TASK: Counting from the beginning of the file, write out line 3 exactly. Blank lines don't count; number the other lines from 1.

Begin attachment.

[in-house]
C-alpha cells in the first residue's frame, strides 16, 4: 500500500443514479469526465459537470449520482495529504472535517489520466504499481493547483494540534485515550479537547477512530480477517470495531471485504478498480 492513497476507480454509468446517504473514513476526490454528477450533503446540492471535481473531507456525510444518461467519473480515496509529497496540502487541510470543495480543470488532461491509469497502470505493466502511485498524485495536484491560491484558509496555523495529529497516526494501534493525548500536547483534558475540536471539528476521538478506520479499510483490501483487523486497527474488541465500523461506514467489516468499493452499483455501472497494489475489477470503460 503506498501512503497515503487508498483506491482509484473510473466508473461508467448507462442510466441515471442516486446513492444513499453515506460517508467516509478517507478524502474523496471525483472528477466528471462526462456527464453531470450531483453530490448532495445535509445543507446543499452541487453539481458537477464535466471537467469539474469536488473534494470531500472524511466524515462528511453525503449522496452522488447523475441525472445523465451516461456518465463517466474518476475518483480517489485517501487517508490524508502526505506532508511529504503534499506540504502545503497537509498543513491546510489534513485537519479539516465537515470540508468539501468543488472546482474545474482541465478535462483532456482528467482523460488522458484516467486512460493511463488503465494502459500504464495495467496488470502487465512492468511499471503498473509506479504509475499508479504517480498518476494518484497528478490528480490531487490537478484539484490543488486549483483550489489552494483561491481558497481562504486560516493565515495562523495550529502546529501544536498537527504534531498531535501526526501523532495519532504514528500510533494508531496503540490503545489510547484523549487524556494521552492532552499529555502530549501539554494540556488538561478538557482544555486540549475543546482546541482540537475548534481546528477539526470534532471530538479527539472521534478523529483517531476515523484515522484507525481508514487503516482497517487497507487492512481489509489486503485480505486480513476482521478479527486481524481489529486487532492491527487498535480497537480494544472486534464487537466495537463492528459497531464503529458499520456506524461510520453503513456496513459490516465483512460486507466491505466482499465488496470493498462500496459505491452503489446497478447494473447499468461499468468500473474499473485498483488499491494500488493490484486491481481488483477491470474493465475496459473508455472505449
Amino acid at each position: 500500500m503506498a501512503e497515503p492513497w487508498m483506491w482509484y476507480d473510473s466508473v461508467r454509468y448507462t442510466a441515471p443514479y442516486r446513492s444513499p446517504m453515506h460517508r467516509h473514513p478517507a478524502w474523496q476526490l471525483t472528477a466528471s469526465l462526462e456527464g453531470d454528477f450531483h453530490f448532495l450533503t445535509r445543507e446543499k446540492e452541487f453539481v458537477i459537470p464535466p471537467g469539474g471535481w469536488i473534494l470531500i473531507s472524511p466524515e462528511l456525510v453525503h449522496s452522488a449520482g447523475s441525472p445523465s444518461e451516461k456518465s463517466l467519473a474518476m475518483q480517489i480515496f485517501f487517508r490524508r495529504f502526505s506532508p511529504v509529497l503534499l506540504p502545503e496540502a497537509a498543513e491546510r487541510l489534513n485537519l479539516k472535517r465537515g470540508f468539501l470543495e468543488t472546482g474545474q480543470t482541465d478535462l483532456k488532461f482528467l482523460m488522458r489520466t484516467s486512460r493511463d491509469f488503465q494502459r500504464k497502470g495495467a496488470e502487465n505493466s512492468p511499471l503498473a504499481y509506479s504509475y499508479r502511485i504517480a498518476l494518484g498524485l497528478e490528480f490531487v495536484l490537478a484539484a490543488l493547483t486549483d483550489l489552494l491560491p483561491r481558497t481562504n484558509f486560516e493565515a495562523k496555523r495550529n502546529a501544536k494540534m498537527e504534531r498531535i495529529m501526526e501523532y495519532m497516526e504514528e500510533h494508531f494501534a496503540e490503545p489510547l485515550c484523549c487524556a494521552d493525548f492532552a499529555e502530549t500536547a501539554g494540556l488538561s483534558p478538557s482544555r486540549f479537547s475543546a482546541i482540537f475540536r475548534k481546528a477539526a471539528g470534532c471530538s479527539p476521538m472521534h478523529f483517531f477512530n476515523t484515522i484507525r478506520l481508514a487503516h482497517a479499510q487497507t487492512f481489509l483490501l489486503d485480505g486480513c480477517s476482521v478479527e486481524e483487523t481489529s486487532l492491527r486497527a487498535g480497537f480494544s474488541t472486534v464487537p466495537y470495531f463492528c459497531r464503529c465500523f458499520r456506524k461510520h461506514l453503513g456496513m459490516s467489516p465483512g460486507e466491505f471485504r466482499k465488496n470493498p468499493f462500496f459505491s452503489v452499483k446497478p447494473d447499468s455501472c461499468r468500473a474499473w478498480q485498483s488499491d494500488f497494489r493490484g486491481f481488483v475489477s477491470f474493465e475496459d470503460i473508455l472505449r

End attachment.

Amino acid at each position: 500500500m503506498a501512503e497515503p492513497w487508498m483506491w482509484y476507480d473510473s466508473v461508467r454509468y448507462t442510466a441515471p443514479y442516486r446513492s444513499p446517504m453515506h460517508r467516509h473514513p478517507a478524502w474523496q476526490l471525483t472528477a466528471s469526465l462526462e456527464g453531470d454528477f450531483h453530490f448532495l450533503t445535509r445543507e446543499k446540492e452541487f453539481v458537477i459537470p464535466p471537467g469539474g471535481w469536488i473534494l470531500i473531507s472524511p466524515e462528511l456525510v453525503h449522496s452522488a449520482g447523475s441525472p445523465s444518461e451516461k456518465s463517466l467519473a474518476m475518483q480517489i480515496f485517501f487517508r490524508r495529504f502526505s506532508p511529504v509529497l503534499l506540504p502545503e496540502a497537509a498543513e491546510r487541510l489534513n485537519l479539516k472535517r465537515g470540508f468539501l470543495e468543488t472546482g474545474q480543470t482541465d478535462l483532456k488532461f482528467l482523460m488522458r489520466t484516467s486512460r493511463d491509469f488503465q494502459r500504464k497502470g495495467a496488470e502487465n505493466s512492468p511499471l503498473a504499481y509506479s504509475y499508479r502511485i504517480a498518476l494518484g498524485l497528478e490528480f490531487v495536484l490537478a484539484a490543488l493547483t486549483d483550489l489552494l491560491p483561491r481558497t481562504n484558509f486560516e493565515a495562523k496555523r495550529n502546529a501544536k494540534m498537527e504534531r498531535i495529529m501526526e501523532y495519532m497516526e504514528e500510533h494508531f494501534a496503540e490503545p489510547l485515550c484523549c487524556a494521552d493525548f492532552a499529555e502530549t500536547a501539554g494540556l488538561s483534558p478538557s482544555r486540549f479537547s475543546a482546541i482540537f475540536r475548534k481546528a477539526a471539528g470534532c471530538s479527539p476521538m472521534h478523529f483517531f477512530n476515523t484515522i484507525r478506520l481508514a487503516h482497517a479499510q487497507t487492512f481489509l483490501l489486503d485480505g486480513c480477517s476482521v478479527e486481524e483487523t481489529s486487532l492491527r486497527a487498535g480497537f480494544s474488541t472486534v464487537p466495537y470495531f463492528c459497531r464503529c465500523f458499520r456506524k461510520h461506514l453503513g456496513m459490516s467489516p465483512g460486507e466491505f471485504r466482499k465488496n470493498p468499493f462500496f459505491s452503489v452499483k446497478p447494473d447499468s455501472c461499468r468500473a474499473w478498480q485498483s488499491d494500488f497494489r493490484g486491481f481488483v475489477s477491470f474493465e475496459d470503460i473508455l472505449r